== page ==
In addition, the camera that sits between the right and left eyeshades of the Argus II glasses picks up only a relatively small section of the vast array of images that make up the outside world, Carley said. A compelling moment for Graber came when Oliver and Mandava had him put his hand in front of his face. It made a powerful impression on him because the hand fit the world of the Argus II camera, Carley said.

“His hand fit in that 9-inch window and he could follow the lines and shape of it,” she said.

A patient uses a magnetic board to practice using the bionic eye.
Carley uses a magnetic board to practice using the Argus II at her home.

Visual perception and visual information

But more often, gathering information outside that comparative peephole requires scanning, right and left, up and down. It takes plenty of practice. Carley does hers every day, putting on the glasses and sitting before a two-sided magnetized board. She places white pieces cut in various shapes – rectangular strips, half-moons and circles – on the black background, then scans until she finds the edges. The reverse side has a white background for holding black shapes.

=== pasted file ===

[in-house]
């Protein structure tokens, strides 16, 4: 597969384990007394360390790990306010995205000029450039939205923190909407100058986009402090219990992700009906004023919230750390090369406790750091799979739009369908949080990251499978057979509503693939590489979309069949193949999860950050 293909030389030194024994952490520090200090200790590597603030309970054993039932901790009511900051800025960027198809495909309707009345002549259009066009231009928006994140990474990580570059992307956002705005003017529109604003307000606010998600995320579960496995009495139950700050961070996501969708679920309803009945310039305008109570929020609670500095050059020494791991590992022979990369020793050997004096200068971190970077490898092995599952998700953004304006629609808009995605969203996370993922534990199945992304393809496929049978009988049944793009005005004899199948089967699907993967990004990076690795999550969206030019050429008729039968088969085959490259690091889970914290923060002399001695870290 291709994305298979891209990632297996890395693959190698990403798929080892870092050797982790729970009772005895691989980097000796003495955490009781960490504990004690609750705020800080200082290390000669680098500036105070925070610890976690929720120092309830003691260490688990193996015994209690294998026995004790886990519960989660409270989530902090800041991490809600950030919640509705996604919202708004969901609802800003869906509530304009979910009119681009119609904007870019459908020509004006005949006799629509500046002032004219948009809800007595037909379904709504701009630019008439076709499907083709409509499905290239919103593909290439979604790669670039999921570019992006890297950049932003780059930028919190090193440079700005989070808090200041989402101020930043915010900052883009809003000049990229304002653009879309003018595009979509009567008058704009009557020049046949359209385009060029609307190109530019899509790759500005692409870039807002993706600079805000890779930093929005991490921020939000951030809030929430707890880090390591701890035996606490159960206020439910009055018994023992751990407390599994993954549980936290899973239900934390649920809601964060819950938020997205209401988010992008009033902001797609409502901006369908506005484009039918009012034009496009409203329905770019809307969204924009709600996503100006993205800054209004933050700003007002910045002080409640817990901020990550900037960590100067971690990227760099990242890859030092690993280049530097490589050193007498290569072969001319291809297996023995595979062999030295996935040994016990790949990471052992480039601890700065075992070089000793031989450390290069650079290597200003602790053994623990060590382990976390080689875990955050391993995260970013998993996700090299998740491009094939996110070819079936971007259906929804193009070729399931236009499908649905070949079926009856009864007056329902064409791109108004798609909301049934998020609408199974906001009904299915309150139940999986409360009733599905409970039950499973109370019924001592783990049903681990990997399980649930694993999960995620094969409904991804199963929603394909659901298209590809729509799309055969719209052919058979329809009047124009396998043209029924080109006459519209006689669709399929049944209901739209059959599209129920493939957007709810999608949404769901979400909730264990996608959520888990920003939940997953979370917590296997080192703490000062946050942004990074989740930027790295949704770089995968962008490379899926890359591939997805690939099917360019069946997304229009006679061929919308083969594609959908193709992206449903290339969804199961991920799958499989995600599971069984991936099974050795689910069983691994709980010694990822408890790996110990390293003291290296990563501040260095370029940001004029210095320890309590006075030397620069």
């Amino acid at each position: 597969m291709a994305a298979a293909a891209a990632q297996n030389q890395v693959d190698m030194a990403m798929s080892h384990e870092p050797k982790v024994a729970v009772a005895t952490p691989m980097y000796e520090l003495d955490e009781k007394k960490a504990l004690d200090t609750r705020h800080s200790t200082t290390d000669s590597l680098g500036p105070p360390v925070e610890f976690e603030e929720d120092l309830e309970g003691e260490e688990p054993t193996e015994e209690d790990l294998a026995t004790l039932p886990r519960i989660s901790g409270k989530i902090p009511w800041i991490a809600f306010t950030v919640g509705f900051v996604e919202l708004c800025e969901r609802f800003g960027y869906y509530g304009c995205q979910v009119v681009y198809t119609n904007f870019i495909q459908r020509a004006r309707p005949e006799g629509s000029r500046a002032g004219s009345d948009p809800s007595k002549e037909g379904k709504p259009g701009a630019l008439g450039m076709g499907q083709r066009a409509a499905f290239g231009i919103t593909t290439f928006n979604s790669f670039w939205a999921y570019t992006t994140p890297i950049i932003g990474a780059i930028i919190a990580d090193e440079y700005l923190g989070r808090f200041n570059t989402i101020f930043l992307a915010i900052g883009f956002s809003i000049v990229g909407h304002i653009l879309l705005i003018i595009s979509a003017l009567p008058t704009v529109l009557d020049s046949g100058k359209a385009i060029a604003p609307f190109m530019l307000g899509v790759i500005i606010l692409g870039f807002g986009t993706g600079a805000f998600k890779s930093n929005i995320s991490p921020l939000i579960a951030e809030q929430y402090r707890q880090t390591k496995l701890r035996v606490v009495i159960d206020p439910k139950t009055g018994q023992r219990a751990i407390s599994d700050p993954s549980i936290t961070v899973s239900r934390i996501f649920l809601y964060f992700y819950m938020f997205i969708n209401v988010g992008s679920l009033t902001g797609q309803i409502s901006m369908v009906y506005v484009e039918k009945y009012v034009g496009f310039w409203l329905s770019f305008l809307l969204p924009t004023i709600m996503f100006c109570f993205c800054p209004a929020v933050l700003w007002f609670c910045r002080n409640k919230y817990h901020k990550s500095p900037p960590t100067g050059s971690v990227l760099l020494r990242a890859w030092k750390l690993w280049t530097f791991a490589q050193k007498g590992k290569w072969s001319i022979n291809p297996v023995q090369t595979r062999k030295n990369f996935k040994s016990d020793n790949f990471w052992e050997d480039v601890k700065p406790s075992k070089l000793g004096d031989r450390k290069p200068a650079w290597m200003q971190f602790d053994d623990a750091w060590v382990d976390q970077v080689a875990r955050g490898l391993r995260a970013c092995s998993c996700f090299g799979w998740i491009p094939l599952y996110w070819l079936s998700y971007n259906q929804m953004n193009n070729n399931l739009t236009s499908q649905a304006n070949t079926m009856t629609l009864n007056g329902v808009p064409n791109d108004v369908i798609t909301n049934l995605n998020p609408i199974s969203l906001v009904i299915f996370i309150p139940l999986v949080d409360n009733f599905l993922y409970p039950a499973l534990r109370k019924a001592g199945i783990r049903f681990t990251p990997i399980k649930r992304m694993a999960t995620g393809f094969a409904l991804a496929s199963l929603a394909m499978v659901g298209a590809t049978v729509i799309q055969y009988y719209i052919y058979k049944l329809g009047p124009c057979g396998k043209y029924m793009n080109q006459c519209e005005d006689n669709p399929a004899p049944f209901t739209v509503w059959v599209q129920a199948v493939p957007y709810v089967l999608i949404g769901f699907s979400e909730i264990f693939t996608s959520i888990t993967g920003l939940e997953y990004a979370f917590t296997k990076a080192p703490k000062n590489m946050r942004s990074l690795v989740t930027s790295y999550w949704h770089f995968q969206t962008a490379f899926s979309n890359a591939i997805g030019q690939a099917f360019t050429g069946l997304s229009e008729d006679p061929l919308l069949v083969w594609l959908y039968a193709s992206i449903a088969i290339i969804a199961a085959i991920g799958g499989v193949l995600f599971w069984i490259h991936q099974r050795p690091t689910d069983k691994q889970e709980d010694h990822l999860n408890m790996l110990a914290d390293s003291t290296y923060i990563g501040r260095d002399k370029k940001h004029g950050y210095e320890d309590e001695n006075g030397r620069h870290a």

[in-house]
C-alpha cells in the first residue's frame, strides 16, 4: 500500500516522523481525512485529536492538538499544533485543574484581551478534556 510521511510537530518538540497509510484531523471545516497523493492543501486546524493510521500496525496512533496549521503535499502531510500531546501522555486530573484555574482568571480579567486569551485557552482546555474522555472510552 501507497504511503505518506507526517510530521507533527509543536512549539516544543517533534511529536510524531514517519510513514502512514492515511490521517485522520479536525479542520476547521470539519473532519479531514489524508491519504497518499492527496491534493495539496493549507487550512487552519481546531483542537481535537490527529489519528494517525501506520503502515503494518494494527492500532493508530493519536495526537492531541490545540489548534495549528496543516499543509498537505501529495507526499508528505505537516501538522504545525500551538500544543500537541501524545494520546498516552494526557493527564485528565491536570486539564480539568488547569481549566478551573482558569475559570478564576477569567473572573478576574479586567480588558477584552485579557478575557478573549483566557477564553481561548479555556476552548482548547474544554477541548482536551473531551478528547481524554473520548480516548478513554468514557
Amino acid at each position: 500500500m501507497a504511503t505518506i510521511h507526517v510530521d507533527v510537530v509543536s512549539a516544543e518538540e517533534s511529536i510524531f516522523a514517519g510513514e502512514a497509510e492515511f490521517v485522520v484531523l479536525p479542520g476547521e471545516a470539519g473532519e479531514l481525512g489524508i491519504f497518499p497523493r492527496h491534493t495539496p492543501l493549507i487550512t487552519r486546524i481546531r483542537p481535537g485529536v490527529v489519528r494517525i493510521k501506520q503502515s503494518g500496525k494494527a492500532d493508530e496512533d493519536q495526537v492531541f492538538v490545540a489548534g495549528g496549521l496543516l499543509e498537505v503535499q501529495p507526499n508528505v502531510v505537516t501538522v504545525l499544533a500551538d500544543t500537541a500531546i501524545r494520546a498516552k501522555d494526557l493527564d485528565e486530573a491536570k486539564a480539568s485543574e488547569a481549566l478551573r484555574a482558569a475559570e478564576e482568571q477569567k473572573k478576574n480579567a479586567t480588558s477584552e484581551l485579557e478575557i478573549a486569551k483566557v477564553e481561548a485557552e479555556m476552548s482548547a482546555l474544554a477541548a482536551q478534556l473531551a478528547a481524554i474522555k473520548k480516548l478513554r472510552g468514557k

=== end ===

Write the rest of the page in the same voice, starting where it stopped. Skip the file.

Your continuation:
The repetitive work helps her when she dons the glasses to do some household tasks, like vacuuming. “I follow the line of the wall so I don’t smack into it,” Carley said.

She has found that some tasks are easier without the device, though. For example, for years she’s cut vegetables by touch; trying to make out their dark shapes against a white cutting board just slowed her down, she said.